Aug 22, 2019

The Employee Misclassification Hazard for Social Service Organizations

Category: Social Services

While nonprofit social service organizations may be able to operate outside certain tax functions, such as paying sales tax and property tax, misclassifying employees can land them in the same kind and amount of trouble as for-profit companies.

A new standard of classifying employees has made it more difficult for for-profit and nonprofit organizations alike to justify the classification of being an independent employee as stated on a W2. Misclassifying an employee could bring major fines to a non-profit or even cause someone to spend time in prison for the most egregious of misclassification problems.

Classifying Workers

When it comes to classifying independent contractors who help run a non-profit social services operation, there are several ramifications that come up. There are many differences baked into what constitutes a regular employee compare to a contracted employee, such as the responsibility of wage orders, health care requirements, payroll taxes, social security, workers’ compensation, and more. And while nonprofits, such as social services programs, don’t usually generate a lot of money, they are still under the same laws that govern all employers in the country.

When it comes to non-compliance, this could mean costly penalties including 1.5 percent of the wages, fines for each unfiled W-2 form, and criminal penalties of up to $1,000 per worker.

If an employee at a nonprofit is classified as exempt when they are actually non-exempt, the nonprofit in question would owe the employee reimbursement for overtime and then go on to pay the IRS additional penalties.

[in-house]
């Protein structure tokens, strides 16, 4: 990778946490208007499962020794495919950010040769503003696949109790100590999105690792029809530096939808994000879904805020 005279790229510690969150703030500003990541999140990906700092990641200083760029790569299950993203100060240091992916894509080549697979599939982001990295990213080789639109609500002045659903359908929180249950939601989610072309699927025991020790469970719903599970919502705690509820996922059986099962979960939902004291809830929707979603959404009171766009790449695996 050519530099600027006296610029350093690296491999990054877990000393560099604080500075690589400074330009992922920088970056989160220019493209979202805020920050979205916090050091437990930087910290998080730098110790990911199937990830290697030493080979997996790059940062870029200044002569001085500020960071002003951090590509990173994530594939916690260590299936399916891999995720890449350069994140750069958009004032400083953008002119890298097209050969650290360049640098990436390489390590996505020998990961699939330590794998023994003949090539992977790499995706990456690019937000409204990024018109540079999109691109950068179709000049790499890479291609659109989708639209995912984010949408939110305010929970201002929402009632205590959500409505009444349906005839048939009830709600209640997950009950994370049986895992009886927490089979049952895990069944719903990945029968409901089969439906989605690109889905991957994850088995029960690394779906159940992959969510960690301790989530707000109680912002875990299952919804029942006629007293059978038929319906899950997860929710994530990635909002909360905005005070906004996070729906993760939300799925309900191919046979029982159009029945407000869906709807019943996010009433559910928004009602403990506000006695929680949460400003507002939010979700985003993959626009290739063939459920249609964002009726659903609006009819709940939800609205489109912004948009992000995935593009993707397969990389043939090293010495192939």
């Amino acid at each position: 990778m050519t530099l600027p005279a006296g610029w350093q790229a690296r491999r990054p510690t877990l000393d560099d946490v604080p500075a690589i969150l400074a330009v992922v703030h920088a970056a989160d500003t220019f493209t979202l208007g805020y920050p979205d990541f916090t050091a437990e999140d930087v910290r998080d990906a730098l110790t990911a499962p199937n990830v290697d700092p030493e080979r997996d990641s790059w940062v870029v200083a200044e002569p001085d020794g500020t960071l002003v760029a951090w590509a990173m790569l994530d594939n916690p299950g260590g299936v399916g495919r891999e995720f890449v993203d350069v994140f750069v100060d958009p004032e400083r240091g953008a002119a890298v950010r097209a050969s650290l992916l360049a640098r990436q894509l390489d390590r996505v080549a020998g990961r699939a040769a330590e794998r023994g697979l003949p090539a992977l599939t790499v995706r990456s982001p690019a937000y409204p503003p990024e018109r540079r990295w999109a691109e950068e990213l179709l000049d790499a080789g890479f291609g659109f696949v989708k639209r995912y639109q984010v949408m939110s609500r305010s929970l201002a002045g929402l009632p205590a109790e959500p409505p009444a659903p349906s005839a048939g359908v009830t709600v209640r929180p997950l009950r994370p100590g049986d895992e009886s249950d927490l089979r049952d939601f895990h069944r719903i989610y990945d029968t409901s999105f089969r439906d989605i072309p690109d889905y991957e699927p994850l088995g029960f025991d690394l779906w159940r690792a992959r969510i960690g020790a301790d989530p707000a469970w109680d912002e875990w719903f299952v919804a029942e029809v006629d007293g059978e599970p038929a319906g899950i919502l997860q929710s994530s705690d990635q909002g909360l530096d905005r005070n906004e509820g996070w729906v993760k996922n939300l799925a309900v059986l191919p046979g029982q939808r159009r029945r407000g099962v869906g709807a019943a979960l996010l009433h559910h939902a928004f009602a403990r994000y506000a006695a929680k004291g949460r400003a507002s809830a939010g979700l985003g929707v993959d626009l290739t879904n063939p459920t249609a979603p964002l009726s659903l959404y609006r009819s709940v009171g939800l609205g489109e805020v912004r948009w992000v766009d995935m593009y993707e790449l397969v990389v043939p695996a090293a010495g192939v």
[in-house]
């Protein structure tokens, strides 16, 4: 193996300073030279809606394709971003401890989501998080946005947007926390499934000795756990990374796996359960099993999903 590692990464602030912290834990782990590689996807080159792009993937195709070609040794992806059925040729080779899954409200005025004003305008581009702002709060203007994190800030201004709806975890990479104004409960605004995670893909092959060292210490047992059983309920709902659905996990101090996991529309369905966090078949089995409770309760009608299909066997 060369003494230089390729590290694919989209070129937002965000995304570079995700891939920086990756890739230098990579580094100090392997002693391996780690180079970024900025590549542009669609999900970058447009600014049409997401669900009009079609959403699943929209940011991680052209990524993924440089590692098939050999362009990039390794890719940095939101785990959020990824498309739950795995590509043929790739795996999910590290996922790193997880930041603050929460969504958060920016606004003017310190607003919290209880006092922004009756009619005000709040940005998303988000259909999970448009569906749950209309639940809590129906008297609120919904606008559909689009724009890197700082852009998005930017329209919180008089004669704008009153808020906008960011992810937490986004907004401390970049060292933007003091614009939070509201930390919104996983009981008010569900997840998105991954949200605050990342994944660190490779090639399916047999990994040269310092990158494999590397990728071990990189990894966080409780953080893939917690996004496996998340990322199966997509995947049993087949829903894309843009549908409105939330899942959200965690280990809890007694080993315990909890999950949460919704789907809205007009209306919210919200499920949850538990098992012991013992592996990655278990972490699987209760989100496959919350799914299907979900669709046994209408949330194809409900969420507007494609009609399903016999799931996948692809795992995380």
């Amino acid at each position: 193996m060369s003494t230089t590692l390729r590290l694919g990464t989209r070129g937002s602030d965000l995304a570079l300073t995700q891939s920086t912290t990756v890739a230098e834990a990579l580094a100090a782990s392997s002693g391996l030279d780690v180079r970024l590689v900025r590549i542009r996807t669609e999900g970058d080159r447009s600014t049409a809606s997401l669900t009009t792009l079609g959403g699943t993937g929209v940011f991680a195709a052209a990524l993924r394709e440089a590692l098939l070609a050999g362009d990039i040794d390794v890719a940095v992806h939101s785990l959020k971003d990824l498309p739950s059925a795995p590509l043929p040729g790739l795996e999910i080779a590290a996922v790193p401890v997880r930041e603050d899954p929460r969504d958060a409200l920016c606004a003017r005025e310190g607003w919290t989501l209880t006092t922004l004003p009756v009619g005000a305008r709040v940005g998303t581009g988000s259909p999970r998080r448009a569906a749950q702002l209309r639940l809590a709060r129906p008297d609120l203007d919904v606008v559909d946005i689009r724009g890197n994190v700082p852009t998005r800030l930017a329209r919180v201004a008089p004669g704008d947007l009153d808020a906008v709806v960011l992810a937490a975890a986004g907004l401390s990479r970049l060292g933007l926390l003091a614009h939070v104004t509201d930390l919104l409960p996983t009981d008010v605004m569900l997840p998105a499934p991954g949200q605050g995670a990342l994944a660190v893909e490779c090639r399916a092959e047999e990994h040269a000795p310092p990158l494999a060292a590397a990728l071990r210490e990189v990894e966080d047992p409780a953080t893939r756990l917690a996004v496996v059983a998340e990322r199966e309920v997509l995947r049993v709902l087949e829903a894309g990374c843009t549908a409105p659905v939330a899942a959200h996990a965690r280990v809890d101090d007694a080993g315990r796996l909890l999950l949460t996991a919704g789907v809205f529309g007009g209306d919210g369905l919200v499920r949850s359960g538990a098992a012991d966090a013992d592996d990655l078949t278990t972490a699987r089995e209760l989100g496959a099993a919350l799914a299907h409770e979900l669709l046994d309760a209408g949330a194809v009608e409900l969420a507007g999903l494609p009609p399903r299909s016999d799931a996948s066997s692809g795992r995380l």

What to Do About Classification

Nonprofit social services programs can keep penalties at bay or limited if mistakes are made either on purpose or by accident. First, they can review and update job descriptions to make sure no mistakes are made. If an employee meets or is above the salary threshold they may in fact still be authorized to earn overtime pay.

Next, nonprofits should also provide time records for their categorized non-exempt staff. And finally, investing in specialized social services insurance programs can help to pick up the pieces following a claim. Even if a mistake is made by accident and honestly, dealing with the financial fallout from going through litigation can add up fast. Having social services insurance programs will protect a nonprofit and supply their financial needs for legal representation.

Getting It Right

There is also a myriad of other responsibilities that nonprofits face when they classify an individual correctly. When a nonprofit classifies an employee correctly, the nonprofit is responsible for withholding and managing tax compliance correctly, provide the employee a W-2 form, file all correct payroll and compliance forms, ensuring all payroll and forms conform to regulations, and more.

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